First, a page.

Principles of the Chinese Medicine

The discipline analyzes basic methods of Traditional Chinese Medicine (TCM). In the introductory part it explains the basic medicinal theories, methods of diagnostics and treatments. The most extensive part follows the use of traditional herbal medicine for prevention (and treatment) of infections, aging and cancer. The next part describes other methods for treatment and strengthening of body resistance – acupuncture, moxibustion, qigong and dietotherapy.

Syllabus

Introduction to Basic Medicinal Theories

  • theory of Yin-Yang – law of unity of opposites
  • concept of wholism
  • human body
  • differentiation of syndromes
  • principles of prevention and treatment

Immunity in Traditional Chinese Medicine

  • brief historical review
  • theoretical aspect of immunity in TCM
  • medicinal herbs and immunity
  • examples of herbal treatment in diseases related to immune disorders

Herbs vs. Infections

  • differentiation of syndromes in acute infection
  • herbal therapies of acute infections
  • pharmacological studies of the herbal therapies
  • traditional treatment of chronic infections
  • examples of herbal treatment for infectious diseases

Use of Tonics in Traditional Chinese medicine

  • deficiency syndromes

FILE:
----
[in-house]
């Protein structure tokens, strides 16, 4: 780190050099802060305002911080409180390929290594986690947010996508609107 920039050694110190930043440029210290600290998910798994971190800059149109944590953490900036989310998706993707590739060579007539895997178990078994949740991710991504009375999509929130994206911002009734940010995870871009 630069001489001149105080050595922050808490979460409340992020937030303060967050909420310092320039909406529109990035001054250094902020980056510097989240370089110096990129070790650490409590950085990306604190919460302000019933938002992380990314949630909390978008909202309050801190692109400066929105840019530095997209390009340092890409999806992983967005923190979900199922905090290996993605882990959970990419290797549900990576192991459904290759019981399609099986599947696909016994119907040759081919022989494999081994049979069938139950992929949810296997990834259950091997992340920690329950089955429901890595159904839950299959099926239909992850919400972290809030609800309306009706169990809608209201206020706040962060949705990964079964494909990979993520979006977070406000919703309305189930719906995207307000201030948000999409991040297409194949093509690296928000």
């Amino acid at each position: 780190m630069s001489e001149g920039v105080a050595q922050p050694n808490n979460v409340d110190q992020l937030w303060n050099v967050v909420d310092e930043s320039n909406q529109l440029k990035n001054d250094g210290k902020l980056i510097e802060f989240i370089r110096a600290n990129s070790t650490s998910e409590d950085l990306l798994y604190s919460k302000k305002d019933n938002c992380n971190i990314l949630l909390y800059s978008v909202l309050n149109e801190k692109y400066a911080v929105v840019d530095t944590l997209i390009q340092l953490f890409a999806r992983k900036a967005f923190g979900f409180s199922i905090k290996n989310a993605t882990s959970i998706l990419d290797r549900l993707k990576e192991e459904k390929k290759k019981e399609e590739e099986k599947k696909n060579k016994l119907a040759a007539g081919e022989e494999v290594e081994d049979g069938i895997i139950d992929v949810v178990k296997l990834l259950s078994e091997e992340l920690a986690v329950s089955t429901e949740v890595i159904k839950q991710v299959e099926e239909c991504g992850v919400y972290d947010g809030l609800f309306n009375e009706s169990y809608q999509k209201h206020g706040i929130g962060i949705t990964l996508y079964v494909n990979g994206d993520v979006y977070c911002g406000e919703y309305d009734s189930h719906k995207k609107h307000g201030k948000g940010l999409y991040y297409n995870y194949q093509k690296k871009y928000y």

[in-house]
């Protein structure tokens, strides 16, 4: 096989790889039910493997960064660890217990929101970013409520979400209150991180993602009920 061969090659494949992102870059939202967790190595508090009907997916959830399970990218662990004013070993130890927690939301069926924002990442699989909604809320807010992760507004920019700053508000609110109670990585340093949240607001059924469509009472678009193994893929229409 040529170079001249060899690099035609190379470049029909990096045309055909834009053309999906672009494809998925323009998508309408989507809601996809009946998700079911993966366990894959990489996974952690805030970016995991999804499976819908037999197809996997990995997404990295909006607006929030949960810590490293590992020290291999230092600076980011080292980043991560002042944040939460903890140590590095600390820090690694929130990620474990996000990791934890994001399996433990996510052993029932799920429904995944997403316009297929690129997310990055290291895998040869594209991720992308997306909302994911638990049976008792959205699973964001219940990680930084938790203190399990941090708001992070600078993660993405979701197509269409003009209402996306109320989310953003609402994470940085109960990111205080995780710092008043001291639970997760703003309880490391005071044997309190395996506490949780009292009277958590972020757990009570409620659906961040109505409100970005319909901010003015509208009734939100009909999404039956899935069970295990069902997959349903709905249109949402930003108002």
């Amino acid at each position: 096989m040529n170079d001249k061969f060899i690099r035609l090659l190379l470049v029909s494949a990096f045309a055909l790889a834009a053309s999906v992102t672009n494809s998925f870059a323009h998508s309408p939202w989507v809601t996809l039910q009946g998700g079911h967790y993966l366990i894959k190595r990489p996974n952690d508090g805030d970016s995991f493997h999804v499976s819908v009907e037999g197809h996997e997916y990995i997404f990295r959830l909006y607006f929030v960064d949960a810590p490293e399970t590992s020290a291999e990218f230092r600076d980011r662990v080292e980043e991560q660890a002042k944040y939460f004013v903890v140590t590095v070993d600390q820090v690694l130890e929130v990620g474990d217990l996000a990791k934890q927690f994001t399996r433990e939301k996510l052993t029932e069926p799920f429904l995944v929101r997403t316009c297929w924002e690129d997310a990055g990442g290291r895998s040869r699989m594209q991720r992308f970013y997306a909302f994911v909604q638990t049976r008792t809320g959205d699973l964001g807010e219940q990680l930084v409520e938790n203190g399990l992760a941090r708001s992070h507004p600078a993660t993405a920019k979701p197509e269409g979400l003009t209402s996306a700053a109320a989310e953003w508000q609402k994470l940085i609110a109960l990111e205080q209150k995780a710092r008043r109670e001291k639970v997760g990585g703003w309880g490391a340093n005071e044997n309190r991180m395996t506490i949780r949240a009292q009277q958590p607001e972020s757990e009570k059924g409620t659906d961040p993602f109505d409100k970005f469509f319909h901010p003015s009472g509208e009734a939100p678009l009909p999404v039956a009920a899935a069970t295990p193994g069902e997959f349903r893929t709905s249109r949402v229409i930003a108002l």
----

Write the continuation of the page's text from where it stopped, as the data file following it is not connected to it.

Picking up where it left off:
• classification of tonics
  • modern research on tonics
  • tonic treatment for common diseases

Traditional Chinese Medicine and Aging

  • basic features of aging
  • cause of senility
  • approaches to prevent senility and retard aging

Traditional Chinese Medicine in the Treatment of Cancer

  • traditional concept of cancer
  • herbal medication of cancer
  • herbal medicines in prevention of cancer

Acupuncture and Moxibustion

  • meridians and acupuncture points
  • technique and methods
  • indications and contraindications
  • examples of acupuncture treatment of common diseases
  • therapeutic mechanism
  • acupuncture to combat pain

Qi (vital energy) and Qigong

  • concept of Qi
  • general methods of Qigong
  • physiological changes during Qigong
  • treatment of hypertension with Qigong
  • treatment of other diseases with Qigong
  • Qigong deviations
  • about “out-going Qi” (“external Qi”)

Dietotherapy in Traditiona Chinese Medicine

  • five tastes – pungent, sweet, sour, bitter and salty
  • four properties – hot, warm, cool and cold
  • diet to combat pathogenic factors
  • diet for strengthening body resistance
  • food taboos

Literature

  • Xie Zhu-Fan: Best of Traditional Chinese Medicine. New World Press, Beijing 1995, 158 pp. ISBN 7-80005-228-1

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